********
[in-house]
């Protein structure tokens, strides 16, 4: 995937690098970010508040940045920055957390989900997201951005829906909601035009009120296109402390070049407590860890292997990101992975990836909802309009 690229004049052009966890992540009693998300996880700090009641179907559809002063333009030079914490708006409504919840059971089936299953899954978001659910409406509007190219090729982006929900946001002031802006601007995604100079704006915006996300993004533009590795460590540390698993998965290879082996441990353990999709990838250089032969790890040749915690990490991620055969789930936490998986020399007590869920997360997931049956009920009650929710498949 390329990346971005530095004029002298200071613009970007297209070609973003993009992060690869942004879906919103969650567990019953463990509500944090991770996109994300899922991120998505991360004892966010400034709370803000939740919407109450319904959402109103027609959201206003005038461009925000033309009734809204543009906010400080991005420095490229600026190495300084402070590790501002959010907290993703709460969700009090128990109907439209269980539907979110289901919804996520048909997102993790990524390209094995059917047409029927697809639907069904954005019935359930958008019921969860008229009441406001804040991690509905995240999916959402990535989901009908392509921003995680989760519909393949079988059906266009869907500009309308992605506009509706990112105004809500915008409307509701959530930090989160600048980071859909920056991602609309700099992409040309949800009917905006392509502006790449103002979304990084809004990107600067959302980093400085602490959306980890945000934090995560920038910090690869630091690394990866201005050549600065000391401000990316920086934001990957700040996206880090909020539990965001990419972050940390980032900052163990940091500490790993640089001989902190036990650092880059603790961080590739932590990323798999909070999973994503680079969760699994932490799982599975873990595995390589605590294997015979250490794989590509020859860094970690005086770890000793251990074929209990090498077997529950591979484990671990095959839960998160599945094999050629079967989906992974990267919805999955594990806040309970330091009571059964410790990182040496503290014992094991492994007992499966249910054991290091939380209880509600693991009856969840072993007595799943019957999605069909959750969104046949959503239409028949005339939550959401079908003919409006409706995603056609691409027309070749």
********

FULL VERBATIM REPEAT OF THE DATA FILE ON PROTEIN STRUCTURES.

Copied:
[in-house]
């Protein structure tokens, strides 16, 4: 995937690098970010508040940045920055957390989900997201951005829906909601035009009120296109402390070049407590860890292997990101992975990836909802309009 690229004049052009966890992540009693998300996880700090009641179907559809002063333009030079914490708006409504919840059971089936299953899954978001659910409406509007190219090729982006929900946001002031802006601007995604100079704006915006996300993004533009590795460590540390698993998965290879082996441990353990999709990838250089032969790890040749915690990490991620055969789930936490998986020399007590869920997360997931049956009920009650929710498949 390329990346971005530095004029002298200071613009970007297209070609973003993009992060690869942004879906919103969650567990019953463990509500944090991770996109994300899922991120998505991360004892966010400034709370803000939740919407109450319904959402109103027609959201206003005038461009925000033309009734809204543009906010400080991005420095490229600026190495300084402070590790501002959010907290993703709460969700009090128990109907439209269980539907979110289901919804996520048909997102993790990524390209094995059917047409029927697809639907069904954005019935359930958008019921969860008229009441406001804040991690509905995240999916959402990535989901009908392509921003995680989760519909393949079988059906266009869907500009309308992605506009509706990112105004809500915008409307509701959530930090989160600048980071859909920056991602609309700099992409040309949800009917905006392509502006790449103002979304990084809004990107600067959302980093400085602490959306980890945000934090995560920038910090690869630091690394990866201005050549600065000391401000990316920086934001990957700040996206880090909020539990965001990419972050940390980032900052163990940091500490790993640089001989902190036990650092880059603790961080590739932590990323798999909070999973994503680079969760699994932490799982599975873990595995390589605590294997015979250490794989590509020859860094970690005086770890000793251990074929209990090498077997529950591979484990671990095959839960998160599945094999050629079967989906992974990267919805999955594990806040309970330091009571059964410790990182040496503290014992094991492994007992499966249910054991290091939380209880509600693991009856969840072993007595799943019957999605069909959750969104046949959503239409028949005339939550959401079908003919409006409706995603056609691409027309070749």